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Week 3 reactions (Taking your beating like a man).

On a most schizophrenic Saturday I have been able to witness both ends of the spectrum within my household, and for good measure it is the absolute opposite of what I am used to. My beloved Boilers continue to show improvement, as they handled things very, very well against Ball State today. While my adopted team, whom I saw for the first time in person, went out and laid a collective egg in what was a huge game for them, the type of game that they normally step up and win. I'll hit on both here, beginning with Purdue.

I was not there today and I only got to hear about half the game on the radio, but from what I have ready and from the highlights I have seen, I must say I feel better. Not great, but better. We seem to be improving from week to week gradually, rather than in leaps and bounds. That is to be expected though, and I will take it. No matter which way you slice it, we are still a very, very young team, and I am encouraged that they are showing improvement, rather than none at all. That is what these game against lesser competition are for, to get wins when we may not be as sharp as we need to be later. It's a marathon, not a sprint, to borrow an old cliché.
Painter had a solid day, cracking the 400-yard mark for the first time. He's still just a sophomore though, and we're going to have to learn to live with a couple of ill-advised interceptions. We gave up scores following them today, but responded to the early score and the late one did not matter. When you consider that 15 of their 28 points came with less than 8 minutes to go and we were ahead comfortably, and that is a very good sign.

Defensively, we are maturing greatly. Once again, we bent but did not break early and got a stop with Vinson's pick at the goal line. It is very telling how we are learning to stiffen up and get stops at critical junctures such as that. The last two TD's were throwaway TD's that served only to make the score closer. When you consider we were facing a solid, veteran quarterback who had played well of late, that is not too bad. This game served its purpose and got us the win we needed, as well as a huge dose of confidence.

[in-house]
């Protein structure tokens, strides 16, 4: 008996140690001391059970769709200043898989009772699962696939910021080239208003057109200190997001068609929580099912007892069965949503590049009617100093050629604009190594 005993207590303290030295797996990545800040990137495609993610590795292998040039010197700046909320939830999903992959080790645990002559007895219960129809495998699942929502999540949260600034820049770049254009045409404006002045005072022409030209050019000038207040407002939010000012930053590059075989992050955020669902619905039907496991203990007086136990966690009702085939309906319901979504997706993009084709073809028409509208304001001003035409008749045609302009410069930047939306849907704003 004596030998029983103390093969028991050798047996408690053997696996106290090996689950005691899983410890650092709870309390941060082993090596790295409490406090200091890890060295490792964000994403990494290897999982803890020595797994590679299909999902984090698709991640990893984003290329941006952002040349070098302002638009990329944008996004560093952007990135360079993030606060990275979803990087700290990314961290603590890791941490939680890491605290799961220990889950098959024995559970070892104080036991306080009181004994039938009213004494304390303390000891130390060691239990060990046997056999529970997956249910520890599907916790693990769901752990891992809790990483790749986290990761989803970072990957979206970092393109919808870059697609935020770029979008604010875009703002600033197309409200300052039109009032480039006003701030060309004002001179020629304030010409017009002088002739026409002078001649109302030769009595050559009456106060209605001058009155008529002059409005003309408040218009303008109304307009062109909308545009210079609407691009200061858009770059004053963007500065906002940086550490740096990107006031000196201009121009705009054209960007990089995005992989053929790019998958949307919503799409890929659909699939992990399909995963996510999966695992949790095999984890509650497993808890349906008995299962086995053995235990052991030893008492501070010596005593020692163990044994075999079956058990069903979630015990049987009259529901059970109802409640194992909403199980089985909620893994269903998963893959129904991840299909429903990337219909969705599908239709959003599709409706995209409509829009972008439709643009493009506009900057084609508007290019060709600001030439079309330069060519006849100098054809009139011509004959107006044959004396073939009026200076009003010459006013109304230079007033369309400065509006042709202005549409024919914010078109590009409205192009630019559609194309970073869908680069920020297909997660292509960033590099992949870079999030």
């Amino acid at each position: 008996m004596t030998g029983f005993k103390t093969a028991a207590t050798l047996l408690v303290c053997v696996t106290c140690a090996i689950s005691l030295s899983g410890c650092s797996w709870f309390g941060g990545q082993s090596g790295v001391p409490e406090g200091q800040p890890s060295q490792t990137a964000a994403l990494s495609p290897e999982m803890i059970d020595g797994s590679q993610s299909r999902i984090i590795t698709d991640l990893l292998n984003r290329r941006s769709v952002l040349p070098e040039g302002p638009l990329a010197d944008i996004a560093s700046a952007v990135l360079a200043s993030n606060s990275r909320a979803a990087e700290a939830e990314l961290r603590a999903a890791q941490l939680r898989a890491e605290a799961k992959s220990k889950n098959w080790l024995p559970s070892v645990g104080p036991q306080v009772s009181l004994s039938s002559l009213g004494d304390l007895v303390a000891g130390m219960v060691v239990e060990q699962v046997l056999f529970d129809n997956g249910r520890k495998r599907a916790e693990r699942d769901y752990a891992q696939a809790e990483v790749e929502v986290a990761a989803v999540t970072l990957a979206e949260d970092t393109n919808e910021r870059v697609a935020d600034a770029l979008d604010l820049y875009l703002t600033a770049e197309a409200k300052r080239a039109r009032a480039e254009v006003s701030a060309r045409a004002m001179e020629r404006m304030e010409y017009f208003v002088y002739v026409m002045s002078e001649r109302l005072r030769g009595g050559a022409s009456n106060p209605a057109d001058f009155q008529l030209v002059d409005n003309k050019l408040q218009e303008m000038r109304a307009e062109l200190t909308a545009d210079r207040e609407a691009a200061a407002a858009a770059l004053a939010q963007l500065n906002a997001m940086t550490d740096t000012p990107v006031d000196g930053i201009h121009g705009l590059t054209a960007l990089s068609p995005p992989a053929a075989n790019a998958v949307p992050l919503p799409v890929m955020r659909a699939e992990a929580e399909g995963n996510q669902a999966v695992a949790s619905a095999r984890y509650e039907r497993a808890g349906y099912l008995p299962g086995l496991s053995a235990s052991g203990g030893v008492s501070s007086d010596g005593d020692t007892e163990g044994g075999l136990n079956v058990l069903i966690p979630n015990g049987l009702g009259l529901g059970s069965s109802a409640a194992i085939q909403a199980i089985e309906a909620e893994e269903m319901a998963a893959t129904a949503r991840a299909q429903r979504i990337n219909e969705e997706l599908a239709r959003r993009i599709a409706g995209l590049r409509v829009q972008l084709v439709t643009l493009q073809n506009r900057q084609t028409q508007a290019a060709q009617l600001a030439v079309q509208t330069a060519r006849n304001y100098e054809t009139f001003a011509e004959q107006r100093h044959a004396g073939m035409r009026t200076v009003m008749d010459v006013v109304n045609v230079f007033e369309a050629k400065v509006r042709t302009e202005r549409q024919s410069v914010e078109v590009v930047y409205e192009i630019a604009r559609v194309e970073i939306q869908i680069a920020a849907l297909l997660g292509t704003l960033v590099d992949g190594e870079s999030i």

And what else can I say about the play of Kory Sheets. I know I have not spoken of him too much so far, but he is putting up the kind of campaign that we have only dreamed of from a running back. He is already halfway to Alstott's TD record, and at his current pace he could have it by the end of the season. He has been a solid, consistent cog for us and as long as he stays healthy, we are going to have the privilege to watch him keep doing his thing.

I am also very pleased with Curtis Painter's play, specifically in the way he spread the ball around today. This is going to be critical to our success this season, and I like that Ball State was expecting us to run the ball, and we ended up having a banner day throwing it. Dustin Keller proved to be a dangerous weapon, and Selwyn Lymon had a solid day in finally getting involved in the offense. As Painter continues to develop with four solid weapons to throw two as well as a solid running back, this offense is only going to get more and more dangerous.

Most importantly, this team is gaining confidence. A confidence that many of our teams in the past five years have not had due to losing so many close games. We are learning how to win in a variety of ways against that are ripe for experimenting on. Ball State was a worthy opponent and we did exactly what we needed to do against them. In our bowl eligibility countdown, we have three down, and four to go, with perhaps our most critical swing game next. When you consider we have gone from only leading a bad 1-AA team by 5 with 20 minutes left to leading 38-13 and being comfortably in front of a team that we had reason to worry about.

It is all about improvement over time with these guys, and I am pleased we are doing just that. As long as we show more and more improvement each week, this season will be fine. Now it is Big Ten time, and since Illinois, Northwestern, and IU are later on the schedule, we have the next best opponent to improve against in Minnesota. The Gophers played no one today and won large as expected. They got blown out by their only opponent with a pulse, so it's important for us to focus, play our game, and get the job done.